-To make the board more sensitive to its roles and priorities;

-To provide insight and orientation to new members;

-To assist the board in clarifying its direction;

-To enable the board to model its policy of system-wide

evaluation (i.e. to hold itself to a standard as it holds others

to a standard);

-To address, and possibly resolve, conflict among members;

-To allow members to reflect upon their own performance within the context of the board as a whole;

-To facilitate communication and teamwork among board


-To provide an opportunity to celebrate effective aspects of

board performance;

-To more effectively plan, and provide for, the learning opportunities for children in the system.

"Consider your own evaluation program, it may be helpful

to keep in mind that evaluation should be a constructive

process with positive approaches. That doesn't mean

weaknesses should be ignored and strengths emphasized.

Evaluation should be objective and part of an overall process

that has a firm commitment from all parties involved.

If politicking and personality characteristics are the overriding

factors influencing your evaluation process now, then it's time

to begin developing evaluation systems that both your board and

superintendent can live with happily" (Leadership Reports,


Table of Contents





"The assessment ... gives a picture of the current state of affairs -- it presents what is. But if the exercise is to be worthwhile, it must be the starting point for a plan to guide the (board) toward an improved state -- What Ought To Be" (Herman,1987).

In order to identify which aspects of board operation need to be

assessed, three basic understandings are required. These are:

a) an understanding as to what constitutes board effectiveness;

b) an understanding of the board's predominant decision making


c) an understanding of the tasks and processes which define the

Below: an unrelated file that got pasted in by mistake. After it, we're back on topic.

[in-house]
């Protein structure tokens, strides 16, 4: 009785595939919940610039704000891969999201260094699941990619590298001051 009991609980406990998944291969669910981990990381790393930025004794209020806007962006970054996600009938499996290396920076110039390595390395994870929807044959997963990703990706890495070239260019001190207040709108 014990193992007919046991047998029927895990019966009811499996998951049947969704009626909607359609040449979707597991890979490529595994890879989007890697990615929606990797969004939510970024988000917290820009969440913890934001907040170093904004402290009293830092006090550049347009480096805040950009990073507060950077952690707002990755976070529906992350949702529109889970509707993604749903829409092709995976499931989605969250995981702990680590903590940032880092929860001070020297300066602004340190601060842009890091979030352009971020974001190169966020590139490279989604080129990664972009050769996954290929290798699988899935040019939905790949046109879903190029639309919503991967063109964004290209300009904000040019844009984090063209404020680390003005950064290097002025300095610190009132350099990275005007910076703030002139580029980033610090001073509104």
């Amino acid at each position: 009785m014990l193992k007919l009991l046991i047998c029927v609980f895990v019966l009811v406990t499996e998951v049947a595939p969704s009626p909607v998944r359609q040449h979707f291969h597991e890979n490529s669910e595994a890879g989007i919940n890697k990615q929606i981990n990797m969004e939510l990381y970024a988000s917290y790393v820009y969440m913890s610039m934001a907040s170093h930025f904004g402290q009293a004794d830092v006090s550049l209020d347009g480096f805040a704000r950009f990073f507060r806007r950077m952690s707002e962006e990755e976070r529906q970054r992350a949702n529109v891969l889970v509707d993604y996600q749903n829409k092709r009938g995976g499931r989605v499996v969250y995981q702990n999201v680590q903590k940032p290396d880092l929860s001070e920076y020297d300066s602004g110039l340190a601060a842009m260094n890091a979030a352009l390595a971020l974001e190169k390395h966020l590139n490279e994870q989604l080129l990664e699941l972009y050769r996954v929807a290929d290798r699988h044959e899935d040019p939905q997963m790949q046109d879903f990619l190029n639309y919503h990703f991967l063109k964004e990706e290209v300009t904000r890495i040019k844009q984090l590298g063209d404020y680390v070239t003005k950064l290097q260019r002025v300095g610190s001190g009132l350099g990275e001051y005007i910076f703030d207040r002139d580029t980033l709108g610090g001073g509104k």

role of the board.

Indicators of Board Effectiveness

A description of the attributes of effective boards was provided by the IEL (1986) Study of School Boards in the United States. The following representation of that list, adapted in places to the Canadian context, is useful in that these items are expressed in action terms (i.e. what boards purposefully do to better meet the needs of students in their jurisdictions).

-An effective board provides leadership for public education and is an advocate for the educational needs and interests of children and youth.

-An effective board works to influence policies of provincial and local government bodies and other organizations whose decisions affect children and youth.

-An effective board seeks and responds to many forms of parent and community participation in the school system.

-An effective board has a comprehensive program of communications with its various constituencies including policies and procedures for working with the media.

-An effective board encourages and respects diversity, deals openly and straightforwardly with controversy within the board and the community and follows democratic decision making processes.